In her typically thoughtful column in Wired, Jennifer Granick makes a surprisingly inaccurate statement: "I had just read an article in The New York Times reporting that the Recording Industry Association of America was threatening to sue websites that publish guitar music tablature, or tabs, alleging copyright infringement." What's Next, Ramen Noodles?
It's not the RIAA that is threatening to sue guitar tab web sites. It's the NMPA, the National Music Publishers Association. Granick is not the first writer to make this error-- and it's not entirely inaccurate. There is definitely a large overlap between the NMPA and RIAA constituencies, especially because of consolidation. For example, Warner Music Group is the parent company of music publisher Warner Chapell and the Warner Brothers, Atlantic and Elektra music labels.
The RIAA is not force behind all anti-sharing actions concerning the internet. Only those concerning recorded music. Traditionally, the record labels and publishers are at odds with each other, since each are competing for slices of the music revenue pie.
NY Times: Now the Music Industry Wants Guitarists to Stop Sharing: "In the last few months, trade groups representing music publishers have used the threat of copyright lawsuits to shut down guitar tablature sites, where users exchange tips on how to play songs like “Knockin’ on Heaven’s Door,” “Highway to Hell” and thousands of others."
This all sounds very familiar. Joe Gratz (before leaving on a triparoundtheworld) dug up this Times article from 1996: Tablature Erasa: Guitar Archive Closed by Lawyers: "The University of Nevada at Las Vegas permanently pulled the plug on the central OLGA site on April 25, after suspending it in early February to review assertions by EMI Music Publishing that some of the tablatures electronically available there were an unlicensed usage of the company's songs."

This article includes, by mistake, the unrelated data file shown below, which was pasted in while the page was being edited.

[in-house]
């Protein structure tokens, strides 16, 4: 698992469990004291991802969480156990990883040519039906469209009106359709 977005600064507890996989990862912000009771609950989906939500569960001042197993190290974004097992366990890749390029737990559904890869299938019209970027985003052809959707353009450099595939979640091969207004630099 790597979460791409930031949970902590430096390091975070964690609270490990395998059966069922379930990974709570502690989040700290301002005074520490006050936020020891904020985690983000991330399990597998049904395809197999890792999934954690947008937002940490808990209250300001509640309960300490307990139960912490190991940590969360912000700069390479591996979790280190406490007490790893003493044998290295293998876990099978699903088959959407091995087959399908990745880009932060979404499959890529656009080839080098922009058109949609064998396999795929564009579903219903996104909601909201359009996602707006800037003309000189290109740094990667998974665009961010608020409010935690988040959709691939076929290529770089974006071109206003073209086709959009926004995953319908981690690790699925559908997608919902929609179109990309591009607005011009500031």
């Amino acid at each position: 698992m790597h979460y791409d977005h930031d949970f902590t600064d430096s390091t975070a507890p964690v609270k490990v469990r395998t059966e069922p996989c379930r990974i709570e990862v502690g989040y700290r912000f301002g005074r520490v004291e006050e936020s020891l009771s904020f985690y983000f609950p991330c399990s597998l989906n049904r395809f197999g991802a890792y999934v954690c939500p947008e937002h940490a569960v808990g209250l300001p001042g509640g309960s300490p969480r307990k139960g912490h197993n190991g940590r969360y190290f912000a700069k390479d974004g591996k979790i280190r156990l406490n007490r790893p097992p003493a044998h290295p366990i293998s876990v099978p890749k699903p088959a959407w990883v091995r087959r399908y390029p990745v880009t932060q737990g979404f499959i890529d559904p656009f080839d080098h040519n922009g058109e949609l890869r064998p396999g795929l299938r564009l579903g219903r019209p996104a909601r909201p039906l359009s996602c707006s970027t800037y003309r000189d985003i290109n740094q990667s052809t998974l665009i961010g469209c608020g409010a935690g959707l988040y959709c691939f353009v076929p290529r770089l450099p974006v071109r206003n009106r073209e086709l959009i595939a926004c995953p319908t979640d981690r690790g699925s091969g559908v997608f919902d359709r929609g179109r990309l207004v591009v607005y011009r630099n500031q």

Most guitar tabs are cheat sheets that let musicians know what chord changes form the underlying basis for a song. Sometimes the tabs include graphical instructions on how to play certain melodies on the guitar (but not actual notation.) Tab is incredibly frustrating to read if you know how to read music, because it is an awful medium for conveying rhythm. It is, however, an eminently useful medium for learning guitarists, as it provides more direction on how to play the song than sheet music alone.
Whereas sheet music contains precise notations of the melody of a piece of music, guitar tab contains either a bare sketch of the underlying chord changes or directions on what notes constitute the melody. It is generally possible to play a song based on the sheet music. It is incredibly difficult to recreate the song from even the most detailed guitar tab without listening to a recording of that song.
Guitar tab sites provide a way for community members to help each other figure out how to play songs. They are similar to fake books and the Real Book, which jazz musicians use to learn the standards. (The original Real Book circulated from Berklee College of Music in the 1970s and a licensed version was first released by Hal Leonard last year.) Penn State's Barry Kernfeld writes about Pop Song Piracy, Fake Books, and a Pre-History of Sampling.
Even though guitar tab sites offer reconstructions of songs, rather than copies, guitar tab generally does substitute for sheet music. While not a perfect substitute, for most rock and pop musicians, unlicensed tab is an acceptable substitute for sheet music.
Do guitar tab sites recast the original songs in a new light by simplifying the songs to their barest essence? Are tabs transformative?